Wikileak’s description explicitly shows the weaponization of language and events for political purposes that had NO correlation to what truly happened. Don’t dare conflate “Patriotism” and “Nationalism” either. To “help” everyone understand how evil “Nationalism” is compared to “Patriotism,” Leftist Media pundits use illustrations like this:
Notice the smooth segue from Patriotism to re-defining Nationalism as White Supremacy. Know this for a certainty: the Left Media doing so is NOT accidental. They weaponize with their own rhetoric anything they can to denigrate every part of Conservatism and to attack Conservatives — especially Donald Trump.
Rhetoric Weaponization Continues After Charlottesville
In the runup to the 2020 presidential race, we are not only inundated with rhetoric from Democrats who want the White House job, but they have also discovered that rhetoric can be weaponized. With that as their objective, they certainly have done a fine job! And what better term is there with which to inundate their rhetoric and weaponize than “Racism” and its derivative “Racist.”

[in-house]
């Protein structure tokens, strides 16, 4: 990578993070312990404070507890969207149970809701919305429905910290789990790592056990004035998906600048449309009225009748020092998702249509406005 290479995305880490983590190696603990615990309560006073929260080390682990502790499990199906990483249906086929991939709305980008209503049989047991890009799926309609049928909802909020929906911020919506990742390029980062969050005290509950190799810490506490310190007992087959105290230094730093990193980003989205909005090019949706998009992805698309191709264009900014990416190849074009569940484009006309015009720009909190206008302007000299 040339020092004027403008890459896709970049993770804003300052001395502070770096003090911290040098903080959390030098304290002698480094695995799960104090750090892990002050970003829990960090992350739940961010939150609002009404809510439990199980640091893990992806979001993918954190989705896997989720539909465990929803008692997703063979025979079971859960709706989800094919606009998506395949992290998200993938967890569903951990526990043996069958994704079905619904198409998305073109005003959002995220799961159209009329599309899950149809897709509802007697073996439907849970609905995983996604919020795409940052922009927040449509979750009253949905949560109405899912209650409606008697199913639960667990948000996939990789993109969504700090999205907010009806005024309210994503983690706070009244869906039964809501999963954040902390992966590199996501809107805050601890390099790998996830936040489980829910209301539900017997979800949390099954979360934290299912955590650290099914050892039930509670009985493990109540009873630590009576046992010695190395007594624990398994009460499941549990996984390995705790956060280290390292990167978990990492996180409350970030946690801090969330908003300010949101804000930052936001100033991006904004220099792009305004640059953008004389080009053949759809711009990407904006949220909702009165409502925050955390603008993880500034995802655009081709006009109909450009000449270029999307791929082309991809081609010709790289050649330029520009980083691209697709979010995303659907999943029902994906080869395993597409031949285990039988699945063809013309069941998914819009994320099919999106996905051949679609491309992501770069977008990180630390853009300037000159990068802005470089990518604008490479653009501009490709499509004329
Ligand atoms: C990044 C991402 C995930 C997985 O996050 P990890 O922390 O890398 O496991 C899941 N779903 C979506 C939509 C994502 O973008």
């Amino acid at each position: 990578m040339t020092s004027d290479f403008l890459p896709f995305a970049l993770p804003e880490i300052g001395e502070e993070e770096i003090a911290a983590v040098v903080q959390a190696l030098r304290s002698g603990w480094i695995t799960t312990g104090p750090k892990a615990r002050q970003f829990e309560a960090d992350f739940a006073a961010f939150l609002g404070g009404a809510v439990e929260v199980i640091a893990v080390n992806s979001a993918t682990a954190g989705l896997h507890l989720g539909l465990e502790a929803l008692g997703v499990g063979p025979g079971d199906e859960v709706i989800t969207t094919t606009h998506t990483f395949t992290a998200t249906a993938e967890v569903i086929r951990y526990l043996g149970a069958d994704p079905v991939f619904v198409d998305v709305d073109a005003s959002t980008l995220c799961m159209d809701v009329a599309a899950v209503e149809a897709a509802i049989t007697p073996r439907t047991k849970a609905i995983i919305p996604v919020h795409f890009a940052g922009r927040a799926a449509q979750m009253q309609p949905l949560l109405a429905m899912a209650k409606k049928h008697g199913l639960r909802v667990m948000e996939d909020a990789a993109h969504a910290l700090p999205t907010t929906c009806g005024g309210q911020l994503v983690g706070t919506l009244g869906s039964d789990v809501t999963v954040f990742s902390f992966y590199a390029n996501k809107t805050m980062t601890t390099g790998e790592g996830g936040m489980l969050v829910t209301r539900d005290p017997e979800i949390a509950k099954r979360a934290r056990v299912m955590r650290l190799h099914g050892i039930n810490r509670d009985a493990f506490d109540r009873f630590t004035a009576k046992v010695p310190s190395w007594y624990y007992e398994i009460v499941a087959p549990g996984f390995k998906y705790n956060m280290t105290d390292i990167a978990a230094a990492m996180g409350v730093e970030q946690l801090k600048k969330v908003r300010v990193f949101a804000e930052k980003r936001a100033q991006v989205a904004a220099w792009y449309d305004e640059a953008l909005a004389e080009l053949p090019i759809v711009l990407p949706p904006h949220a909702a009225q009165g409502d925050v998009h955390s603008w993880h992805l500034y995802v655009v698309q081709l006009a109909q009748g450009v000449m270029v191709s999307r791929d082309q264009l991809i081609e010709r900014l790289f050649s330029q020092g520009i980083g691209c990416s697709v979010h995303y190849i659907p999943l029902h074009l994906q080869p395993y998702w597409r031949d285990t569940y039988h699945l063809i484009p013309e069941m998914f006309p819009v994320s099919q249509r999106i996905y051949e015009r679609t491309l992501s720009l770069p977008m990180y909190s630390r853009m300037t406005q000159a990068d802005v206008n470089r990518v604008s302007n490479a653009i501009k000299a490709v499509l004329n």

Who better to demonstrate for us the art of Rhetoric Weaponization than 2020 Democrat presidential candidates themselves? Here they are demonstrating to the World how to maximize one’s use of rhetoric in the alliteration of the term “Racism:”
Do you know what is pivotal in this conversation? It’s not so much the actual terms that are used. It’s the context in which they are used.
Too often — especially in the media who are almost always driven by an agenda — they do NOT include an entire conversation and certainly do not give an explanation of the context in which words are used by politicians who they want to paint into a political perspective to enhance the STORY.
Donald Trump in the context of his 50+ years of which almost all were very public shows NO propensity for White Supremacy. In fact, his life illustrates the exact opposite of that. But showing that fact does not play into the narrative the Left portray of Mr. Trump. They must weaponize the term “Nationalist” to be a negative connotation and not what Mr. Trump’s use actually was for.